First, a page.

04 Aug Is happiness sometimes saying…no?
Happiness is without a doubt at least partly dependent on the quality of our relationships; the quality of our relationships, in turn, is at least partly due to the effectiveness of our communication; effective communication could be called assertiveness; and there are indubitably times when being assertive requires saying “no”.
Happiness, therefore, may well require saying “no” from time to time so let me know what you think if this interesting article…
from Zen Habits
Do you have difficulty saying _ã–no_ã? Are you always trying to be nice to others at the expense of yourself?
Well, you_ã_re not alone. In the past, I was not good at saying _ã–no_ã, because I didn_ã_t want to hurt the other person_ã_s feelings.
For example, whenever I get requests for help, I would attend to them even though I had important work to do. Sometimes the requests would drag to 2-3 hours or even beyond. At the end of the day, I would forgo sleep to catch up on my work. This problem of not knowing how to say _ã–no_ã also extended to my clients, business associates and even sales people.
After a while, I realized all these times of not saying _ã–no_ã (when I should) were not helping me at all. I was spending a lot of time and energy for other people and not spending nearly as much time for myself. It was frustrating especially since I brought it upon myself. I slowly realized if I wanted personal time, I needed to learn to say _ã–no_ã.
Why We Find It Hard To Say _ã–No_ã
To learn to say _ã–No_ã, we have to first understand what_ã_s resisting us about it. Below are common reasons why people find it hard to say no:
- You want to help. You are a kind soul at heart. You don_ã_t want to turn the person away and you want to help where possible, even if it may eat into your time.
- Afraid of being rude. I was brought up under the notion that saying _ã–No_ã, especially to people who are more senior, is rude. This thinking is common in Asia culture, where face-saving is important. Face-saving means not making others look bad (a.k.a losing face).
- Wanting to be agreeable. You don_ã_t want to alienate yourself from the group because you_ã_re not in agreement. So you confirm to others_ã_ requests.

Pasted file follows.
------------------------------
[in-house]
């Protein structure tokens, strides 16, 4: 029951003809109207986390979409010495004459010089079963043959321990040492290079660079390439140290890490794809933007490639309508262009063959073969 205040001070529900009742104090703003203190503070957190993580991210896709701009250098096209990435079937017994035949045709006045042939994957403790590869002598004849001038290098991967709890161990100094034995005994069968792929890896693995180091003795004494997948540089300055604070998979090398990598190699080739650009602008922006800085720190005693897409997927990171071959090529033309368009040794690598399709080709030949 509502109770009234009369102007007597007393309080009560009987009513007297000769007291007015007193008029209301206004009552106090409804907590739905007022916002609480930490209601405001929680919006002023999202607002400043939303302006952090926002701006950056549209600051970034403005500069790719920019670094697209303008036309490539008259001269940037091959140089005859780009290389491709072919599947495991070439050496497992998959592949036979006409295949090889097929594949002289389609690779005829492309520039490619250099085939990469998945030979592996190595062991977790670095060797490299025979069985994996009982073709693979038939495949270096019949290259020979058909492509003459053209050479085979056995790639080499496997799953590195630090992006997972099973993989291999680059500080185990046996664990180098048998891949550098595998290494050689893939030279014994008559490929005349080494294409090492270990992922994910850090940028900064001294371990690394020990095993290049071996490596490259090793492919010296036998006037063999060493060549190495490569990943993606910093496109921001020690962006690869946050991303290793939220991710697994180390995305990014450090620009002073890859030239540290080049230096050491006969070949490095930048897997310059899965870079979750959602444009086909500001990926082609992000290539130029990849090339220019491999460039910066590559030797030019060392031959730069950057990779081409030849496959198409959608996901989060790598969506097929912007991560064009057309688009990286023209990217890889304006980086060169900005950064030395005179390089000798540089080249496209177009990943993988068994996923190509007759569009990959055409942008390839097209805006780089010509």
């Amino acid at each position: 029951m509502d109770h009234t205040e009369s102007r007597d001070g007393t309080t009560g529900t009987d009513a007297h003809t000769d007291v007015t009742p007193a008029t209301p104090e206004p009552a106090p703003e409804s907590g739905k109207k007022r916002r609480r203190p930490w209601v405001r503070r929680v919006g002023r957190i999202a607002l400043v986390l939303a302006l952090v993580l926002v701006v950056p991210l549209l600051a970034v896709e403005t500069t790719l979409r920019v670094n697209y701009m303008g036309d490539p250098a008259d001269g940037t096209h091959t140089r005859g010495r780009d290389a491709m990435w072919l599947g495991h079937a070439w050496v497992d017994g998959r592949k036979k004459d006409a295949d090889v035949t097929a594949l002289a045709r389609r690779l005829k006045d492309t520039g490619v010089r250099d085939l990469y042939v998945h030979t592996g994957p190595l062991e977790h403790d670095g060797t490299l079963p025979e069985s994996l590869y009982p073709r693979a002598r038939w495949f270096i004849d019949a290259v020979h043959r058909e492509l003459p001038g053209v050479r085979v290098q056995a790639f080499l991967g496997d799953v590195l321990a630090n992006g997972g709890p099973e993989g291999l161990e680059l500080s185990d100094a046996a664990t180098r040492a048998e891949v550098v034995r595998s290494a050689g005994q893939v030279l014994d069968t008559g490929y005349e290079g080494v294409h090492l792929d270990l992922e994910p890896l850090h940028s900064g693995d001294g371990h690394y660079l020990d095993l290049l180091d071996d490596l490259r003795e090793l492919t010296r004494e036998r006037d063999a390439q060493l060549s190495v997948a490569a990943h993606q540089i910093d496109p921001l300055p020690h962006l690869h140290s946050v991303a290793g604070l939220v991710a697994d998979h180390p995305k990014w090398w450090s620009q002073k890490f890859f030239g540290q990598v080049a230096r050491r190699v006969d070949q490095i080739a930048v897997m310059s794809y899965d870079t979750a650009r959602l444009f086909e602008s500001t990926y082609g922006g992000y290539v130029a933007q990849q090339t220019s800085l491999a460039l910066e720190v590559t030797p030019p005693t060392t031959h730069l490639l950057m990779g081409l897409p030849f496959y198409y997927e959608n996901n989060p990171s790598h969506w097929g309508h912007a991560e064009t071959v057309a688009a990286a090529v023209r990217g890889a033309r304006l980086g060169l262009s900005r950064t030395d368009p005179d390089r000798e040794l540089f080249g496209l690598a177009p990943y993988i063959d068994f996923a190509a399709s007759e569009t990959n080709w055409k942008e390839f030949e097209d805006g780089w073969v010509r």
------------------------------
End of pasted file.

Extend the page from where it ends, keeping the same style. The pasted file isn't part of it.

- Fear of conflict. You are afraid the person might be angry if you reject him/her. This might lead to an ugly confrontation. Even if there isn_ã_t, there might be dissent created which might lead to negative consequences in the future.
- Fear of lost opportunities. Perhaps you are worried saying no means closing doors. For example, one of my clients_ã_ wife was asked to transfer to another department in her company. Since she liked her team, she didn_ã_t want to shift. However, she didn_ã_t want to say no as she felt it would affect her promotion opportunities in the future.
- Not burning bridges. Some people take _ã–no_ã as a sign of rejection. It might lead to bridges being burned and relationships severed.
If you nodded to any of the reasons, I_ã_m with you. They applied to me at one point or another. However, in my experience dealing with people at work and in life, I realized these reasons are more misconceptions than anything. Saying _ã–No_ã doesn_ã_t mean you are being rude; neither does it mean you are being disagreeable. Saying _ã–No_ã doesn_ã_t mean there will be conflict nor that you_ã_ll lose opportunities in the future. And saying no most definitely doesn_ã_t mean you_ã_re burning bridges. These are all false beliefs in our mind.
At the end of the day, it_ã_s about how you say _ã–no_ã, rather than the fact you_ã_re saying no, that affects the outcome. After all, you have your own priorities and needs, just like everyone has his/her own needs. Saying no is about respecting and valuing your time and space. Say no is your prerogative.
7 Simple Ways To Say _ã–No_ã
Read the full article (and let us know if you think this is relevant to your happiness) HERE